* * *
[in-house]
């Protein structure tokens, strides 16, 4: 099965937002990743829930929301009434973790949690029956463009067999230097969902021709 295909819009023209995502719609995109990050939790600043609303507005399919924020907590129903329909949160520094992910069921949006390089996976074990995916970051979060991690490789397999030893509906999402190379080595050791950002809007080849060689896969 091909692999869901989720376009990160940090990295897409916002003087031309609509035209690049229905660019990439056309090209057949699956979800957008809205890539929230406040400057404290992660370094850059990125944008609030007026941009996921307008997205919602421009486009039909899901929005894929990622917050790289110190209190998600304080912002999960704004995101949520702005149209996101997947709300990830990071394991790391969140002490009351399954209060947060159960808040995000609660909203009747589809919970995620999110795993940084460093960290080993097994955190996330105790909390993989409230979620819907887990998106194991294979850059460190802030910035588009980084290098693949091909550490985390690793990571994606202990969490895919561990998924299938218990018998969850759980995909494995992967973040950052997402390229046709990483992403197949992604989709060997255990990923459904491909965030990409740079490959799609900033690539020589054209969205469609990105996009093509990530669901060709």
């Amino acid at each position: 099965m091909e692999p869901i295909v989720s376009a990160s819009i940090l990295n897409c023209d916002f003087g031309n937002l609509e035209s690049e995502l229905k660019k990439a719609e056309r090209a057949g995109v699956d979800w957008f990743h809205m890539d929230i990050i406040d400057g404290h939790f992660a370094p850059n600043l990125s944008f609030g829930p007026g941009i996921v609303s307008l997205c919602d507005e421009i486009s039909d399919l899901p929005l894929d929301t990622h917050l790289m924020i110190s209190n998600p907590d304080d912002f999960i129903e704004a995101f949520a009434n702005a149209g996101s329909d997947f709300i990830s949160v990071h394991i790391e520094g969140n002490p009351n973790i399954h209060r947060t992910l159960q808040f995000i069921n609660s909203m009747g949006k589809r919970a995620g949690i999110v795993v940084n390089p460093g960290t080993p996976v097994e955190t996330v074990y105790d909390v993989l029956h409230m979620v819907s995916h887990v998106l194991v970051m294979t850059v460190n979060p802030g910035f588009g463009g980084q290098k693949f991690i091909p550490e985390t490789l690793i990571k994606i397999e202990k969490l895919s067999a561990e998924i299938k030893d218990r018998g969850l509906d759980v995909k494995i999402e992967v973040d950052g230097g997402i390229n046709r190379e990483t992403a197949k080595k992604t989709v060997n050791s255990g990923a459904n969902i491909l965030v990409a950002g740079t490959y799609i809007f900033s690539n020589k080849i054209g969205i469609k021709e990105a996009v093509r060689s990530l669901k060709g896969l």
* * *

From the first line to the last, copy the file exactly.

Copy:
[in-house]
């Protein structure tokens, strides 16, 4: 099965937002990743829930929301009434973790949690029956463009067999230097969902021709 295909819009023209995502719609995109990050939790600043609303507005399919924020907590129903329909949160520094992910069921949006390089996976074990995916970051979060991690490789397999030893509906999402190379080595050791950002809007080849060689896969 091909692999869901989720376009990160940090990295897409916002003087031309609509035209690049229905660019990439056309090209057949699956979800957008809205890539929230406040400057404290992660370094850059990125944008609030007026941009996921307008997205919602421009486009039909899901929005894929990622917050790289110190209190998600304080912002999960704004995101949520702005149209996101997947709300990830990071394991790391969140002490009351399954209060947060159960808040995000609660909203009747589809919970995620999110795993940084460093960290080993097994955190996330105790909390993989409230979620819907887990998106194991294979850059460190802030910035588009980084290098693949091909550490985390690793990571994606202990969490895919561990998924299938218990018998969850759980995909494995992967973040950052997402390229046709990483992403197949992604989709060997255990990923459904491909965030990409740079490959799609900033690539020589054209969205469609990105996009093509990530669901060709």
């Amino acid at each position: 099965m091909e692999p869901i295909v989720s376009a990160s819009i940090l990295n897409c023209d916002f003087g031309n937002l609509e035209s690049e995502l229905k660019k990439a719609e056309r090209a057949g995109v699956d979800w957008f990743h809205m890539d929230i990050i406040d400057g404290h939790f992660a370094p850059n600043l990125s944008f609030g829930p007026g941009i996921v609303s307008l997205c919602d507005e421009i486009s039909d399919l899901p929005l894929d929301t990622h917050l790289m924020i110190s209190n998600p907590d304080d912002f999960i129903e704004a995101f949520a009434n702005a149209g996101s329909d997947f709300i990830s949160v990071h394991i790391e520094g969140n002490p009351n973790i399954h209060r947060t992910l159960q808040f995000i069921n609660s909203m009747g949006k589809r919970a995620g949690i999110v795993v940084n390089p460093g960290t080993p996976v097994e955190t996330v074990y105790d909390v993989l029956h409230m979620v819907s995916h887990v998106l194991v970051m294979t850059v460190n979060p802030g910035f588009g463009g980084q290098k693949f991690i091909p550490e985390t490789l690793i990571k994606i397999e202990k969490l895919s067999a561990e998924i299938k030893d218990r018998g969850l509906d759980v995909k494995i999402e992967v973040d950052g230097g997402i390229n046709r190379e990483t992403a197949k080595k992604t989709v060997n050791s255990g990923a459904n969902i491909l965030v990409a950002g740079t490959y799609i809007f900033s690539n020589k080849i054209g969205i469609k021709e990105a996009v093509r060689s990530l669901k060709g896969l």